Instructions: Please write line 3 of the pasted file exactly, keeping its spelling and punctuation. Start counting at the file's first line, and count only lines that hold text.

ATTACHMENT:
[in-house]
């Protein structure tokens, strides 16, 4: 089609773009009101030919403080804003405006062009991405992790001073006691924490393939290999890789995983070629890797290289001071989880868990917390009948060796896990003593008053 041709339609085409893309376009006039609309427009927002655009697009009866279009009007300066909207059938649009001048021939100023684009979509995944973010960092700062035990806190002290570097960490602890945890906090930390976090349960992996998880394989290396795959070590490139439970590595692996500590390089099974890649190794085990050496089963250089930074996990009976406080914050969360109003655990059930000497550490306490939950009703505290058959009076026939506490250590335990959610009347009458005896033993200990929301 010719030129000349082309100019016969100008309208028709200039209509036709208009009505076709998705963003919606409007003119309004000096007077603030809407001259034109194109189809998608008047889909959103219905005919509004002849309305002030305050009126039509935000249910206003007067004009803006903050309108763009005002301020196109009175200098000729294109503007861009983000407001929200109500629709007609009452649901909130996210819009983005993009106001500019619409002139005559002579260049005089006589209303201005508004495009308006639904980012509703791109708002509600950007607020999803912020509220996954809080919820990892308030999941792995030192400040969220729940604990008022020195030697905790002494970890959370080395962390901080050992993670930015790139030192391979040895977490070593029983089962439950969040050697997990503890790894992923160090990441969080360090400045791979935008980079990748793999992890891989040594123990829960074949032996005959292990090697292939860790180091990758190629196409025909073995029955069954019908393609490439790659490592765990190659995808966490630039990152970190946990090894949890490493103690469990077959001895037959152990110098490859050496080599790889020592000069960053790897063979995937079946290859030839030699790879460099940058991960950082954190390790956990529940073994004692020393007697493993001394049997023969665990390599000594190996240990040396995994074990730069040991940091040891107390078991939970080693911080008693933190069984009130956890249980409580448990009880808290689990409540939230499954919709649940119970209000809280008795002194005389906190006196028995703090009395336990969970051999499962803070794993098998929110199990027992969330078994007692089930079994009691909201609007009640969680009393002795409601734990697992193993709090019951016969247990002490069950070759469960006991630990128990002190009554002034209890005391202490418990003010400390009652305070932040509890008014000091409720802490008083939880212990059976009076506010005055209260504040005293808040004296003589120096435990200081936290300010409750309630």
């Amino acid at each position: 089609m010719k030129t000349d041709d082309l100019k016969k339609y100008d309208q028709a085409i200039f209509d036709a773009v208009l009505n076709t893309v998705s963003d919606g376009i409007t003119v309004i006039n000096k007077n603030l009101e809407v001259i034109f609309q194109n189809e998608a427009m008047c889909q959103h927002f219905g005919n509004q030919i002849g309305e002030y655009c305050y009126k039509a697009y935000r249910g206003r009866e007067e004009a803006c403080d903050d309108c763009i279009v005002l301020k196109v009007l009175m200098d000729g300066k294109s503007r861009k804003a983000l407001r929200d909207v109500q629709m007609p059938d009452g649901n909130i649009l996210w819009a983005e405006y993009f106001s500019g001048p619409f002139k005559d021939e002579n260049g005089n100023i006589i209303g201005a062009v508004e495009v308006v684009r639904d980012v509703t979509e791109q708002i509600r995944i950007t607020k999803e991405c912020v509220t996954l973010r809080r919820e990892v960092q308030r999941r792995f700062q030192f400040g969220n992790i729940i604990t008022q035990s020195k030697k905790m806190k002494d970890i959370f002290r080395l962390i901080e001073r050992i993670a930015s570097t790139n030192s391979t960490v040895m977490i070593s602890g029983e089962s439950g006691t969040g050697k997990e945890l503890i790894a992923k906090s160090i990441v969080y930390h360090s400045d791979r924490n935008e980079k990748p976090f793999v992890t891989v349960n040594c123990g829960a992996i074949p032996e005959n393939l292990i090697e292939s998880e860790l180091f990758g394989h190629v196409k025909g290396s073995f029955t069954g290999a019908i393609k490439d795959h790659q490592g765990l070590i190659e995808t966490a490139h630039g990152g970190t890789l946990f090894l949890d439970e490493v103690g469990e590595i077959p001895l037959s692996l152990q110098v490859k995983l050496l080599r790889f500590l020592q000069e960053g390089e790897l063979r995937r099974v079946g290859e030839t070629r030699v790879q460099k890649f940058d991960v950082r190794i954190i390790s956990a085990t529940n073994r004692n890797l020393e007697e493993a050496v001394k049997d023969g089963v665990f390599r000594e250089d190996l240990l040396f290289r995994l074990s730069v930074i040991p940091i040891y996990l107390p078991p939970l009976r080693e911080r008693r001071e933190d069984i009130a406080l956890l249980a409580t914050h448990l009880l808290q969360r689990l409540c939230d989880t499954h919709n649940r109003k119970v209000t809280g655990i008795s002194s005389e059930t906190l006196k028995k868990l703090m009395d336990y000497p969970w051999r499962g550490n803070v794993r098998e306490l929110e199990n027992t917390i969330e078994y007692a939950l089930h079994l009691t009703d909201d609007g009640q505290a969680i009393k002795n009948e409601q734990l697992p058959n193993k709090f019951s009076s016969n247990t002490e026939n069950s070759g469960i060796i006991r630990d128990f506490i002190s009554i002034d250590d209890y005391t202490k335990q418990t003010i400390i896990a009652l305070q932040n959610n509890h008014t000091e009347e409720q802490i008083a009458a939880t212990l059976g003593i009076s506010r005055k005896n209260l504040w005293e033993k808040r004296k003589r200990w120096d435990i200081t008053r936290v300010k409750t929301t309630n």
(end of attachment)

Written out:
């Amino acid at each position: 089609m010719k030129t000349d041709d082309l100019k016969k339609y100008d309208q028709a085409i200039f209509d036709a773009v208009l009505n076709t893309v998705s963003d919606g376009i409007t003119v309004i006039n000096k007077n603030l009101e809407v001259i034109f609309q194109n189809e998608a427009m008047c889909q959103h927002f219905g005919n509004q030919i002849g309305e002030y655009c305050y009126k039509a697009y935000r249910g206003r009866e007067e004009a803006c403080d903050d309108c763009i279009v005002l301020k196109v009007l009175m200098d000729g300066k294109s503007r861009k804003a983000l407001r929200d909207v109500q629709m007609p059938d009452g649901n909130i649009l996210w819009a983005e405006y993009f106001s500019g001048p619409f002139k005559d021939e002579n260049g005089n100023i006589i209303g201005a062009v508004e495009v308006v684009r639904d980012v509703t979509e791109q708002i509600r995944i950007t607020k999803e991405c912020v509220t996954l973010r809080r919820e990892v960092q308030r999941r792995f700062q030192f400040g969220n992790i729940i604990t008022q035990s020195k030697k905790m806190k002494d970890i959370f002290r080395l962390i901080e001073r050992i993670a930015s570097t790139n030192s391979t960490v040895m977490i070593s602890g029983e089962s439950g006691t969040g050697k997990e945890l503890i790894a992923k906090s160090i990441v969080y930390h360090s400045d791979r924490n935008e980079k990748p976090f793999v992890t891989v349960n040594c123990g829960a992996i074949p032996e005959n393939l292990i090697e292939s998880e860790l180091f990758g394989h190629v196409k025909g290396s073995f029955t069954g290999a019908i393609k490439d795959h790659q490592g765990l070590i190659e995808t966490a490139h630039g990152g970190t890789l946990f090894l949890d439970e490493v103690g469990e590595i077959p001895l037959s692996l152990q110098v490859k995983l050496l080599r790889f500590l020592q000069e960053g390089e790897l063979r995937r099974v079946g290859e030839t070629r030699v790879q460099k890649f940058d991960v950082r190794i954190i390790s956990a085990t529940n073994r004692n890797l020393e007697e493993a050496v001394k049997d023969g089963v665990f390599r000594e250089d190996l240990l040396f290289r995994l074990s730069v930074i040991p940091i040891y996990l107390p078991p939970l009976r080693e911080r008693r001071e933190d069984i009130a406080l956890l249980a409580t914050h448990l009880l808290q969360r689990l409540c939230d989880t499954h919709n649940r109003k119970v209000t809280g655990i008795s002194s005389e059930t906190l006196k028995k868990l703090m009395d336990y000497p969970w051999r499962g550490n803070v794993r098998e306490l929110e199990n027992t917390i969330e078994y007692a939950l089930h079994l009691t009703d909201d609007g009640q505290a969680i009393k002795n009948e409601q734990l697992p058959n193993k709090f019951s009076s016969n247990t002490e026939n069950s070759g469960i060796i006991r630990d128990f506490i002190s009554i002034d250590d209890y005391t202490k335990q418990t003010i400390i896990a009652l305070q932040n959610n509890h008014t000091e009347e409720q802490i008083a009458a939880t212990l059976g003593i009076s506010r005055k005896n209260l504040w005293e033993k808040r004296k003589r200990w120096d435990i200081t008053r936290v300010k409750t929301t309630n």